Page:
Thy incommunicable riddle, thy unparticipated grief | Moby-Dick reread, riff 33

Moby-Dick illustration by Barry Moser

I. In this riff, Chapters 118 and 119 of Moby-Dick.

II. Ahab has already gone mad before The Pequod sets sail on this particular voyage, but Ch. 118, “The Quadrant,” feels like a tipping point where his madness spills a bit too outside of himself. Starbuck has already expressed his mortification for their revenge mission, but it’s not until the end of “The Quadrant” that he seems to fully comprehend the depth of Ahab’s madness:

“I have sat before the dense coal fire and watched it all aglow, full of its tormented flaming life; and I have seen it wane at last, down, down, to dumbest dust. Old man of oceans! of all this fiery life of thine, what will at length remain but one little heap of ashes!”

What prompts this strange, deathly, foreboding analogy? A monomaniacal monologue from Ahab, of course.

III. Starbuck—and physical foil to Starbuck’s metaphysical moralizing, Stubb—witness Ahab castigate his quadrant in a fury, trampling upon it “with his live and dead feet” alike.

Ahab’s anger comes down again to the limitations of reading, of knowing through the signs and symbols of the world. Gazing at “its numerous cabalistical contrivances,” he censures the device as a “Foolish toy! babies’ plaything of haughty Admirals, and Commodores, and Captains.”

For Ahab, this navigation tool does not measure up: “what after all canst thou do, but tell the poor, pitiful point, where thou thyself happenest to be on this wide planet, and the hand that holds thee: no! not one jot more!” He curses the “vain toy,” which can attest where he is, but cannot find him the object of his murderous desire, Moby Dick.

Moby-Dick illustration by Barry Moser

IV. Ch. 119, “The Candles.”

The titular candles here are the three masts of The Pequod, which, struck by lightning during a typhoon, catch on fire. Hence, Ahab’s ship doubles Ahab’s body, which has been afflicted with its own lightning scar.

The scene is bombastic, and Ahab attends it in a kind of prayer-like reverie. He delivers another monologue that indirectly echoes Starbuck’s undelivered admonition that Ahab might end “a heap of ashes”:

“Oh! thou clear spirit of clear fire, whom on these seas I as Persian once did worship, till in the sacramental act so burned by thee, that to this hour I bear the scar; I now know thee, thou clear spirit, and I now know that thy right worship is defiance. … In the midst of the personified impersonal, a personality stands here…Oh, thou clear spirit, of thy fire thou madest me, and like a true child of fire, I breathe it back to thee.”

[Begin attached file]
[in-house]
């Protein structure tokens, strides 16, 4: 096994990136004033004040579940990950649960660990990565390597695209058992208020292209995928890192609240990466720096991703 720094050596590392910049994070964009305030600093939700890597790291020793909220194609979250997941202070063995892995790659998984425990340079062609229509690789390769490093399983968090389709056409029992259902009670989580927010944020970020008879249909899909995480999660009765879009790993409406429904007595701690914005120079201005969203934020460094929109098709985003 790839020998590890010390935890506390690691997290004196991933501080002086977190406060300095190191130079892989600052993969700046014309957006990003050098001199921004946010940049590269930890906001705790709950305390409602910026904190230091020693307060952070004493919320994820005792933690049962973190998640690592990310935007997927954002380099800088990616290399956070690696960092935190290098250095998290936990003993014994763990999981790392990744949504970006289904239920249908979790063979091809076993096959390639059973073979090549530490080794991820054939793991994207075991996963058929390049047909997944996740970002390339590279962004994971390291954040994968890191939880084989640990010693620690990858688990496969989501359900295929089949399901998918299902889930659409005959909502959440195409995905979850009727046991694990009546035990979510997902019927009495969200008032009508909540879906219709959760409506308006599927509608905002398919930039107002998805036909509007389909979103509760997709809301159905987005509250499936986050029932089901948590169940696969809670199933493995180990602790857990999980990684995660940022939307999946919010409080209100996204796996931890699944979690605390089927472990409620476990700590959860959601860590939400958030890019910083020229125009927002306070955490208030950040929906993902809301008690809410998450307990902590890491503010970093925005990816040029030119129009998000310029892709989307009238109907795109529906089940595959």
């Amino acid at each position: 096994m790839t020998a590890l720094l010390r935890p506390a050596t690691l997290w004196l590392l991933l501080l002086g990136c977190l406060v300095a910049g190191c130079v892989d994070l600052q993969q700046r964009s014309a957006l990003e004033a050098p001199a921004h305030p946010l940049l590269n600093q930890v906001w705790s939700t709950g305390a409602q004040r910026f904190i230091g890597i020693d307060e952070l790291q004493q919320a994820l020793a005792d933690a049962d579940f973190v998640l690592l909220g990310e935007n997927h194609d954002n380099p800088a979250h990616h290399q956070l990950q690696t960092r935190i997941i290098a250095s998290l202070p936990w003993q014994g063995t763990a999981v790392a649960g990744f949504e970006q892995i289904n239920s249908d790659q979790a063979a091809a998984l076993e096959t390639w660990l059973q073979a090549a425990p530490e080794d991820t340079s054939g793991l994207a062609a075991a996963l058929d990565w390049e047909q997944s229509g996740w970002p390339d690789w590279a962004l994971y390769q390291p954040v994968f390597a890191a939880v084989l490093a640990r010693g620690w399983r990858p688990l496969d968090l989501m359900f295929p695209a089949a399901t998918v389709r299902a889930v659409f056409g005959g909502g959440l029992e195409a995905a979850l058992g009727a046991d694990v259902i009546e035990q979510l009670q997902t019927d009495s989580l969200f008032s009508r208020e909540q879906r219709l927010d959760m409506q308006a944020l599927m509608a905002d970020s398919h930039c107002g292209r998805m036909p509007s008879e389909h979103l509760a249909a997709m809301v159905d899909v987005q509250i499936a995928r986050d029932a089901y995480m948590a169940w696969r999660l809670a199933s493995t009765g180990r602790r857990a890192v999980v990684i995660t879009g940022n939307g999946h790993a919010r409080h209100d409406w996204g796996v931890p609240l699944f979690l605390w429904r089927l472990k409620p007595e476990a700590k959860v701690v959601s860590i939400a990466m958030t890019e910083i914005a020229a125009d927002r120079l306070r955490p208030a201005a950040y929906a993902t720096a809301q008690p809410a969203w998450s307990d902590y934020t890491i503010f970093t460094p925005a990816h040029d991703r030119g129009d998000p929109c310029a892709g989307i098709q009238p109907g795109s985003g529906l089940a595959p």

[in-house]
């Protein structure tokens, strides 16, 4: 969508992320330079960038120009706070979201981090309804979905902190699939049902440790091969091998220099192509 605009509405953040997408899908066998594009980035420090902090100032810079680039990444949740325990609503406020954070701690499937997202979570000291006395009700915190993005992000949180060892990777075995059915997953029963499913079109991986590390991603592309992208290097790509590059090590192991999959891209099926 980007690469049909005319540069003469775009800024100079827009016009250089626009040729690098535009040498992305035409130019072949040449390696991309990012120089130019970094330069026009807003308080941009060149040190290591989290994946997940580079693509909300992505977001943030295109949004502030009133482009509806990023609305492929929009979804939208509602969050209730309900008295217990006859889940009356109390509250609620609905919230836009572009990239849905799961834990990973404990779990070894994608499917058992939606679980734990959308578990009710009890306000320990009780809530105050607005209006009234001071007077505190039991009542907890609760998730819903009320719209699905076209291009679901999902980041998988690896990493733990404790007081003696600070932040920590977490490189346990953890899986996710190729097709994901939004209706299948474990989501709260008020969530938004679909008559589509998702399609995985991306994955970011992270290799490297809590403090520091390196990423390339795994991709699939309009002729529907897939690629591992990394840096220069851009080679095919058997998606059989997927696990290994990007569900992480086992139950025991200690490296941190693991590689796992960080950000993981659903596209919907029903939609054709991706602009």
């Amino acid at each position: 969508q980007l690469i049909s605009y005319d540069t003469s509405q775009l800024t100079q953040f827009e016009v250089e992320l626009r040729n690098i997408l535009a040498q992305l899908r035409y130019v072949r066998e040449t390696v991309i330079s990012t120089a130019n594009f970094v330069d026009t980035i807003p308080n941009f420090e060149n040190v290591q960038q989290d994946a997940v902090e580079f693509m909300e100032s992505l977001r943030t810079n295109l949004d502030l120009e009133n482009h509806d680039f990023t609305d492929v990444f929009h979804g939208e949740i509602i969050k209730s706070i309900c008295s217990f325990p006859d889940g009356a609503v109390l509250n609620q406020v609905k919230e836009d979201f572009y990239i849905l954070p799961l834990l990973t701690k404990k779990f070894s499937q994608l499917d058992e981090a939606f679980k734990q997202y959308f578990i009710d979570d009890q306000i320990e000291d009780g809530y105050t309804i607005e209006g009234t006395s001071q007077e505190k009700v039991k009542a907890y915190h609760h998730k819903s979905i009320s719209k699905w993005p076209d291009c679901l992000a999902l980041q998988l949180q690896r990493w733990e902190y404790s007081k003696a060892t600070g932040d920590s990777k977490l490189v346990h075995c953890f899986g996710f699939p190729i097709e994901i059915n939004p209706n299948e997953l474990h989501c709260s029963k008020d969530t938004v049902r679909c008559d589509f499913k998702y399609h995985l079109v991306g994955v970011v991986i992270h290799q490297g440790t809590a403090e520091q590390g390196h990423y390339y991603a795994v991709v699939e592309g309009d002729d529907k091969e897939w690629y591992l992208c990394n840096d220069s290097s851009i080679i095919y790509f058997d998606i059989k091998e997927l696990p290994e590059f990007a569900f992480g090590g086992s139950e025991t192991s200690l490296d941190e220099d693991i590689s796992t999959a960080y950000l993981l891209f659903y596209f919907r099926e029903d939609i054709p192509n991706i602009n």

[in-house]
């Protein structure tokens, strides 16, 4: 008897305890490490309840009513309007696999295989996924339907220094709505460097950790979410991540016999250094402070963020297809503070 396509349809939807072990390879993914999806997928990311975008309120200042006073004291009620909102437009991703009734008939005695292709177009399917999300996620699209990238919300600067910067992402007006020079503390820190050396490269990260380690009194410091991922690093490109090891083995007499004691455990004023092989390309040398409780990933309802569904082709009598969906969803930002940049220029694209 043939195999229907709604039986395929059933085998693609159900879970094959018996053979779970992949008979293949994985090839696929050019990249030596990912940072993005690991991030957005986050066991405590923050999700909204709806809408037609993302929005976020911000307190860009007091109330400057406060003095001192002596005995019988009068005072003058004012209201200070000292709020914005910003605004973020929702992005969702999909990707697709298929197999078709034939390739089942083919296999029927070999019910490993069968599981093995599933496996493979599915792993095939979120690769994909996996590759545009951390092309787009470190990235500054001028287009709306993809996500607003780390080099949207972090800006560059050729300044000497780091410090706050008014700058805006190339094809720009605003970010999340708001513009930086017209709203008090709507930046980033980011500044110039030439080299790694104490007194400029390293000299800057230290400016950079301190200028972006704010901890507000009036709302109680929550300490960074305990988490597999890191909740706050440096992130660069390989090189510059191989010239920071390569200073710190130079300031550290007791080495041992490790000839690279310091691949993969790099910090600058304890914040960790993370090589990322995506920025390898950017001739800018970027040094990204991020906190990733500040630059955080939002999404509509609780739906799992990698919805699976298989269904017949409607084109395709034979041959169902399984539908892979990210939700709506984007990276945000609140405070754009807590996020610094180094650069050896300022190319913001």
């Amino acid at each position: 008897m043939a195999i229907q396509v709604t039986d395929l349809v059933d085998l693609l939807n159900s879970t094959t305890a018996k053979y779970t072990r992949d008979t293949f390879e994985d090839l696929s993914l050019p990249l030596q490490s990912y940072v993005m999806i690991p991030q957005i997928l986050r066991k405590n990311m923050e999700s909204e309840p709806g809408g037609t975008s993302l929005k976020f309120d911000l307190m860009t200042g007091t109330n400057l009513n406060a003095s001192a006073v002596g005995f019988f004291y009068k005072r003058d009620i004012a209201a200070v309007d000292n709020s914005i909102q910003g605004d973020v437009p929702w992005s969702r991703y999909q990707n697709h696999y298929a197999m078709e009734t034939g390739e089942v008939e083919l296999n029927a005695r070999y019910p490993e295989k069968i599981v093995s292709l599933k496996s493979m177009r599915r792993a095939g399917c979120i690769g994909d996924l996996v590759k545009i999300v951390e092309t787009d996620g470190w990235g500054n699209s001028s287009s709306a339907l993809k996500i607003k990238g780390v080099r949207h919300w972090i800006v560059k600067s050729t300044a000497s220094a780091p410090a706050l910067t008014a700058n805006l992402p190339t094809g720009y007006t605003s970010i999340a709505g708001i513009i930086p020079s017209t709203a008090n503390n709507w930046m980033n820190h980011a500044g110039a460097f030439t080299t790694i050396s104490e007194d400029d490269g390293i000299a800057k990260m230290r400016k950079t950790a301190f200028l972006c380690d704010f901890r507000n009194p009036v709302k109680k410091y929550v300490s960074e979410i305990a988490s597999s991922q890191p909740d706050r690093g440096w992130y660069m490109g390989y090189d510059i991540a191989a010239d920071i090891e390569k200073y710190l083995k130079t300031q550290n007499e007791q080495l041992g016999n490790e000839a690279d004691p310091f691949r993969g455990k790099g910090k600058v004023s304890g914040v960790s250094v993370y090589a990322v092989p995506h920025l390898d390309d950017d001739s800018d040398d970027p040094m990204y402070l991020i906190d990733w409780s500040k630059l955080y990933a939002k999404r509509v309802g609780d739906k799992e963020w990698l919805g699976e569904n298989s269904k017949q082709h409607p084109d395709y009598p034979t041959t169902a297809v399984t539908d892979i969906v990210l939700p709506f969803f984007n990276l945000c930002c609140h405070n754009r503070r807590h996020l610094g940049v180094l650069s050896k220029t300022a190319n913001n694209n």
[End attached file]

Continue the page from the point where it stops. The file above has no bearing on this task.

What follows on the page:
Here, Melville—or is it Ishmael?—delivers stage directions:

[Sudden, repeated flashes of lightning; the nine flames leap lengthwise to thrice their previous height; Ahab, with the rest, closes his eyes, his right hand pressed hard upon them.]

V. Ahab at this point is full-on crazy. He directly addresses the lightning and fire, in which he finds a kind of power unconstrained by maps and charts, a force that no quadrant might locate. He vows to read the lightning, to find meaning by groping in blindness, a thing of ashes:

“I own thy speechless, placeless power; said I not so? Nor was it wrung from me; nor do I now drop these links. Thou canst blind; but I can then grope. Thou canst consume; but I can then be ashes. Take the homage of these poor eyes, and shutter-hands. I would not take it. The lightning flashes through my skull; mine eye-balls ache and ache; my whole beaten brain seems as beheaded, and rolling on some stunning ground.

Ahab continues to read the lightning with his eyes closed. He claims that he is darkness, the dark that affords the light its position through opposition, and goes so far as to claim the lightning as his father:

Oh, oh! Yet blindfold, yet will I talk to thee. Light though thou be, thou leapest out of darkness; but I am darkness leaping out of light, leaping out of thee! The javelins cease; open eyes; see, or not? There burn the flames! Oh, thou magnanimous! now I do glory in my genealogy. But thou art but my fiery father; my sweet mother, I know not.

But mother? Sweet mother, I know not: “Oh, cruel! what hast thou done with her?”

Again—Moby-Dick is a novel of orphans wailing.

And fathers? Well, they’re out there, in the natural phenomena, I guess—symbols are all Ahab needs to father him.

VI. Ahab’s series of satanic inversions continues. He envies the lightning’s “unbegotten…unbegun” singularity. He also evokes in his anti-prayer the “unsuffusing thing beyond thee, thou clear spirit, to whom all thy eternity is but time.” Ahab tries to read god through this “clear spirit”: “Through thee, thy flaming self, my scorched eyes do dimly see it” — but dimly here does so much work. Ahab is a failed transcendentalist.

VII. He reads in the fire another orphan, another outcast figuration of himself (and Ishmael, and the others who crew The Pequod):

Oh, thou foundling fire, thou hermit immemorial, thou too hast thy incommunicable riddle, thy unparticipated grief. Here again with haughty agony, I read my sire. Leap! leap up, and lick the sky! I leap with thee; I burn with thee; would fain be welded with thee; defyingly I worship thee!”

Ahab now dominates not just The Pequod, but the voice of the novel itself. He reads the lightning, worships the fire, and finds not solace but the confirmation of his vengeance in its clarifying spirit.

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